The Centre for Disease Dynamics, Economics and Policy (CDDEP), a public-health think-tank out of Washington DC and New Delhi, has warned of alarmingly high rates of bacteria resistance to antibiotics that can lead to life-threatening infections around the world. Though wealthy countries still use far more antibiotics per capita, high rates in the low and middle income-income countries (where surveillance data is now available—such as from India, Kenya, and Vietnam) sound a warning to the world, the latest data shows.
In India, 57% of infections caused by Klebsiella pneumoniae, a dangerous superbug found in hospitals, were resistant to one type of antibiotics in 2014, which is up from 29% in 2008. These drugs are known as carbapenems and are ineffective against Klebsiella infections in 20% of cases in the United States and under 5% of cases in most of Europe. The bug is also some 80% resistant to third generation cephalosporins, 73% to fluoroquinolones, and 63% to aminoglycosides.
Similarly, E. coli resistance is high and going up for many drug types and in many regions across the globe. However, compared to all other countries, India is said to have the highest rates of resistance to nearly every drug used to treat it. Strains of E. coli are more than 80% resistant to three different classes of drugs. In simple terms, treatment options are running out.
The authors of the latest report, ‘The State of the World’s Antibiotics, 2015‘ (PDF), recommend six ways to check the spread of antibiotic resistance. While antibiotic stewardship was the key factor according to the authors, they also said the problem of antibiotic resistance hasn’t been the lack of new antibiotic drugs but irrational use of the existing ones.
The findings on antibiotic resistance were released through an interactive online tool that allows users to track the latest global trends in drug resistance in 39 countries, and antibiotic use in 60 countries. Dubbed ResistanceMap, it includes infections caused by 12 common and potentially deadly bacteria including E.coli, Salmonella, and methicillin-resistant Staphylococcus aureus (MRSA).
Introduced in the 1940s, antibiotics have been central to modern healthcare across the world. They’re used widely for treating and preventing acute infections, protecting patients during surgical procedures and on people with compromised immune systems. Increasingly, they’ve also been used to treat livestock – but at times indiscriminately enough to warrant concerns of encouraging antibiotic resistance. So while existing antibiotics are becoming increasingly ineffective, new variants are being pushed beyond the reach of those who need them the most.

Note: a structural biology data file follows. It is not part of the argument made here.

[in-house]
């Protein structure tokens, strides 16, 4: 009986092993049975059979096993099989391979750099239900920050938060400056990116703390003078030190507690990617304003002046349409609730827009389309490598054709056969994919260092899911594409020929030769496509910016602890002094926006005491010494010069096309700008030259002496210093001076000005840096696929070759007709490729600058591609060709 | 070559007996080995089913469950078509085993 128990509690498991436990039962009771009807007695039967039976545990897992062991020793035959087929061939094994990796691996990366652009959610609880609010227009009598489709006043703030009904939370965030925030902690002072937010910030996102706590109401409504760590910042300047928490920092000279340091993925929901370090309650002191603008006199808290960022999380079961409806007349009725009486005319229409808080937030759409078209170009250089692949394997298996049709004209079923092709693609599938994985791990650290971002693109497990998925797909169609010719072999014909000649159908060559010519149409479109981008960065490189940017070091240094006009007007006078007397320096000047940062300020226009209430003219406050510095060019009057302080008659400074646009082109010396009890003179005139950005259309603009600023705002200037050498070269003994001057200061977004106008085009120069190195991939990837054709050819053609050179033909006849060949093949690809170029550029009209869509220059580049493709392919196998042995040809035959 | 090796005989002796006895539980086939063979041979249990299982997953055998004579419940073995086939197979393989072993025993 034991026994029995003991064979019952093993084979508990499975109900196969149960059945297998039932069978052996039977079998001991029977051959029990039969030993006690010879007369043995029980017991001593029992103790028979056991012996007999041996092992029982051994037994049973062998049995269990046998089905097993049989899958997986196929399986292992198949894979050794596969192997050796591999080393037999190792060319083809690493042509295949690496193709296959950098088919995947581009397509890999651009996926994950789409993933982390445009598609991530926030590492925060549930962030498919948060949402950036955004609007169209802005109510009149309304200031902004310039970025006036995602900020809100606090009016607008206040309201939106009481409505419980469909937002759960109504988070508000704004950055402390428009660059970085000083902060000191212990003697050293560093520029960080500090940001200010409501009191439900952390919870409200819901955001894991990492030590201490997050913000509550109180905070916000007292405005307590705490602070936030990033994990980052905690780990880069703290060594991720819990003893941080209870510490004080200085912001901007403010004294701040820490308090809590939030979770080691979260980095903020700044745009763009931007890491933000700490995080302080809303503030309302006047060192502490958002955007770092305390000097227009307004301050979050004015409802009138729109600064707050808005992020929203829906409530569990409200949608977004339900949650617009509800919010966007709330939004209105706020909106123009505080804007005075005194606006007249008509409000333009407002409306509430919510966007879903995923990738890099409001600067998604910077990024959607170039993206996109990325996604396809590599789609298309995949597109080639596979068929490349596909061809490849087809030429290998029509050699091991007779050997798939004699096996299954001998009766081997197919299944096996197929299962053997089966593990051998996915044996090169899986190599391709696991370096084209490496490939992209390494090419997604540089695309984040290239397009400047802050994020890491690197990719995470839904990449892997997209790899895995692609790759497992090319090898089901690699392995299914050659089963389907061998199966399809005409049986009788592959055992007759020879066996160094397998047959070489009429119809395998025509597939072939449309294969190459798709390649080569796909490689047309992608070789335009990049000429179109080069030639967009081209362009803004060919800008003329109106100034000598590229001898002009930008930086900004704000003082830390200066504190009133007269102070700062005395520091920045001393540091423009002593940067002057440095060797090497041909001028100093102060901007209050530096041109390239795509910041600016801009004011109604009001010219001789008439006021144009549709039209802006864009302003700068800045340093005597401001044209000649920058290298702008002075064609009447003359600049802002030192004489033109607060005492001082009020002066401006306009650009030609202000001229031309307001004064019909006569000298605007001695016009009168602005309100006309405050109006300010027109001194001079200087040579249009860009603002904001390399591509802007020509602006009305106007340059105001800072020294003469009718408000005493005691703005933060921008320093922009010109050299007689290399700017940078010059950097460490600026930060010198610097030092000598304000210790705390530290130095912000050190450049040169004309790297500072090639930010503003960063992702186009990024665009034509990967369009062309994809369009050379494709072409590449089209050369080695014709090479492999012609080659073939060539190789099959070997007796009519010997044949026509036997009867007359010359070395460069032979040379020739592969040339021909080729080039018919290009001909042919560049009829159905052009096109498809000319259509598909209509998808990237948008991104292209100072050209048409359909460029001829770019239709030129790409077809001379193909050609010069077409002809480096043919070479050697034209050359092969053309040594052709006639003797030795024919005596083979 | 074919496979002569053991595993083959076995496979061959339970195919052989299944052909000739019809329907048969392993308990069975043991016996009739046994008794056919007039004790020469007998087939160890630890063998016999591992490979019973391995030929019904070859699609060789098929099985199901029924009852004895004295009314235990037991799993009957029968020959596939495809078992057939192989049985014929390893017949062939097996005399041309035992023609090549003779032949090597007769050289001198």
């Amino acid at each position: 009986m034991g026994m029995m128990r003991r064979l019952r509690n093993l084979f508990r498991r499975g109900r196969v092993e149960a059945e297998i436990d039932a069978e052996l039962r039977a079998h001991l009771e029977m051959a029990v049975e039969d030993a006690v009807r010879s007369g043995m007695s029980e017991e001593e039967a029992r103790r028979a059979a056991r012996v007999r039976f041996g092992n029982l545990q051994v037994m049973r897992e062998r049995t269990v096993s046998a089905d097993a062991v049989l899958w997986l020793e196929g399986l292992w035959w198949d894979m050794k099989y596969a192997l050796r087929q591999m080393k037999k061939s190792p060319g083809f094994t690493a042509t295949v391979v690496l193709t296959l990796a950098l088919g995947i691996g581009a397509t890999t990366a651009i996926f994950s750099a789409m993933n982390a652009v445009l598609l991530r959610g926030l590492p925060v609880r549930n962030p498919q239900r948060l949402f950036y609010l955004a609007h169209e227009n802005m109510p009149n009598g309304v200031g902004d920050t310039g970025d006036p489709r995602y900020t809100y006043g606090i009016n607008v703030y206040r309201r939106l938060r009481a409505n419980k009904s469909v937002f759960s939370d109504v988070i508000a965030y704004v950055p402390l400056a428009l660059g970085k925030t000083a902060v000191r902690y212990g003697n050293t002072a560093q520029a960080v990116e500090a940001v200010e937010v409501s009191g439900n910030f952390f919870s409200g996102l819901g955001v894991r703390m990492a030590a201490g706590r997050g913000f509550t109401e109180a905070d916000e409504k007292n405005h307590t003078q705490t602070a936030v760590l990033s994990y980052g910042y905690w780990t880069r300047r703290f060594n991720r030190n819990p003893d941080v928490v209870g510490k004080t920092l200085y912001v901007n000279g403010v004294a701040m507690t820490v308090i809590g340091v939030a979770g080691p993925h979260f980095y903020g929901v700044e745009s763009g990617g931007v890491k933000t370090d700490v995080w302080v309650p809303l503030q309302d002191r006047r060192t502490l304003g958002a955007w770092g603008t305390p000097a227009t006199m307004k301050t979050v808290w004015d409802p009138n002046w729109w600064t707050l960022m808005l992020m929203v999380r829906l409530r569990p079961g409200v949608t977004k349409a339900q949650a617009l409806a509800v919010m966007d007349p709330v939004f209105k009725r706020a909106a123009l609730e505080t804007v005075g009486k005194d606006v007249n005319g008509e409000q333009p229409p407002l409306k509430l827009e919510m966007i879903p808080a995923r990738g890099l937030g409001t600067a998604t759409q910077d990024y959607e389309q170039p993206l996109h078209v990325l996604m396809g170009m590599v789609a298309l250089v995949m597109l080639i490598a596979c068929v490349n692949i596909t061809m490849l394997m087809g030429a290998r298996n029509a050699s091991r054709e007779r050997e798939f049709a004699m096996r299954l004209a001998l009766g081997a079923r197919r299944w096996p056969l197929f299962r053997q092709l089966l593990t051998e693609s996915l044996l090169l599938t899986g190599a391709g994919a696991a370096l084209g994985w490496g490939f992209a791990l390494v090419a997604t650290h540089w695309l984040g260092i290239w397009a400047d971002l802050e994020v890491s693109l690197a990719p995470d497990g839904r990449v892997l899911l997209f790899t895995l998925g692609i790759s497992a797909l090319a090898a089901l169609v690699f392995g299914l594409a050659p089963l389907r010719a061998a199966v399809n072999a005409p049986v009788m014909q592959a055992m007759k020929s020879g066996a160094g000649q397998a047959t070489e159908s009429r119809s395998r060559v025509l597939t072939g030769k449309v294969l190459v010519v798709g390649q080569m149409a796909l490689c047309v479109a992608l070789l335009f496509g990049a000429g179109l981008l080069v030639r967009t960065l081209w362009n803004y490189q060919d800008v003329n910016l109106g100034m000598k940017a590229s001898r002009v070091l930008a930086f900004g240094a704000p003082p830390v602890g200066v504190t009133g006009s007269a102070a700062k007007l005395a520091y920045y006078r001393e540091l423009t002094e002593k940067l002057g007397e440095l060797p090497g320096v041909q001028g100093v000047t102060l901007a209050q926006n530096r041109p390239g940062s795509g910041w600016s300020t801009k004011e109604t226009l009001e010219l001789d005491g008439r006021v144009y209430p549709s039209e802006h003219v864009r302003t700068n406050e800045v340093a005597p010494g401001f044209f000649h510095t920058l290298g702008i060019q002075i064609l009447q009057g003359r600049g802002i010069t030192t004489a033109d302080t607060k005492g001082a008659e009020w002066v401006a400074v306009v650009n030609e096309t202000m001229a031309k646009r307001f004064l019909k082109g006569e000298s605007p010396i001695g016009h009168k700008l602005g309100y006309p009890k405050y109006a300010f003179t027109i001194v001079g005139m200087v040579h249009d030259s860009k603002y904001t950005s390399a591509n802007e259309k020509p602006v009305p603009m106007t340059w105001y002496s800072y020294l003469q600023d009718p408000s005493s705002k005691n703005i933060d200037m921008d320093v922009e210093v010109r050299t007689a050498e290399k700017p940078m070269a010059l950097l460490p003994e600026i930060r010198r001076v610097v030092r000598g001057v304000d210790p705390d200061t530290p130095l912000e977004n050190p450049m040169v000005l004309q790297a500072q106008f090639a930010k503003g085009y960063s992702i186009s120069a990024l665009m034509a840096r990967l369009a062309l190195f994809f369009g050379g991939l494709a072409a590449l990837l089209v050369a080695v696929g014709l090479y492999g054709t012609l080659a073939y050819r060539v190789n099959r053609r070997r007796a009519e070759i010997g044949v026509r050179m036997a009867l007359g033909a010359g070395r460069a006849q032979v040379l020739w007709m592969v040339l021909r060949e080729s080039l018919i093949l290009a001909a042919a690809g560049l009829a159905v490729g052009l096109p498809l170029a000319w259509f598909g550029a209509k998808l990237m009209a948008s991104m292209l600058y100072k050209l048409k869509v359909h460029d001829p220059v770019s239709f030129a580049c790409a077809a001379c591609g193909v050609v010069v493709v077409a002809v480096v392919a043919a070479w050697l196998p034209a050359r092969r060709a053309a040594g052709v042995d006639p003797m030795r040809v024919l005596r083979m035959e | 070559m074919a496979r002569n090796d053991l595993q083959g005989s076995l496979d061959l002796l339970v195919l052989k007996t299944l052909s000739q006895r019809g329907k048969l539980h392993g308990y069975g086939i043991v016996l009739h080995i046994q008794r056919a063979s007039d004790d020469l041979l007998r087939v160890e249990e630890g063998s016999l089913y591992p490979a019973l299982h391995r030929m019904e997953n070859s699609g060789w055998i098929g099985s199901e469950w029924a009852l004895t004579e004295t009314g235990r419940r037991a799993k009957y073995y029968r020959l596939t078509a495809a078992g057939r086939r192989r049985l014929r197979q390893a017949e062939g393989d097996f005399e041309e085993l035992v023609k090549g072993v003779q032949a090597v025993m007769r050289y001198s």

According to the report, between 2000 and 2010, the total global antibiotic consumption went up by more than 30%, from approximately 50 billion to 70 billion standard units. While per capita consumption is generally higher in high-income countries, the greater increase in antibiotic use between this decade was in low and middle income countries.
The report also says that in most countries about 20% of antibiotics are used in hospitals and other healthcare facilities, and 80% are used in the community, either prescribed by healthcare providers or purchased directly by consumers or caregivers without prescriptions. Most community use is usually inappropriate, being taken for coughs and colds, a treatment that’s ineffective and only adds to the burden of resistance.
Similarly, in 2010, at least 63,200 tons of antibiotics were consumed by livestock around the world. Bt 2030, this figure is expected to rise by two-thirds to 105,600 tons, to meet the demands of an estimated 8.5 billion people who will inhabit the planet, the report’s authors warn. In turn, two-thirds of the projected increase is accounted for by an increase in the number of animals raised for food production and the remaining by the shift from small-scale to industrial-scale production.
“We are seeing unprecedented resistance to these precious antibiotics globally, and especially in India, If these trends continue, infections that could once be treated in a week or two could become routinely life threatening and endanger millions of lives,’’ says Sumanth Gandra, an infection diseases physician and CDDEP Resident Scholar in New Delhi.
The incidence of methicillin-resistant Staphylococcus aureus (MRSA), a highly dangerous pathogen that people can contract in the community and in hospitals, is also rising in sub-Saharan Africa, India, Latin America and Australia. In fact, estimates published in the report show that about 90% of MRSA was resistant to multiple antibiotics in 2013 in Latin America.
ResistanceMap also tracks rates of antibiotic use, and findings indicate that both human and animal antibiotic use is rising dramatically in middle-income countries, particularly in China, India, Brazil and South Africa. Per capita use in these countries is still less than half of what it is in the United States but the increase, driven by growing prosperity, includes a great deal of unnecessary and inappropriate use.
“A rampant rise in antibiotic use poses a major threat to public health, especially when here is no oversight on appropriate prescribing,’’ says Ramanan Laxminarayan, Director of the CDEP and co-author of the report. “Antibiotic use drives antibiotic resistance,” Dr. Laxminarayan remarked, adding that humankind will need to focus 80% of our global resources “on stewardship and no more than 20% on drug development”.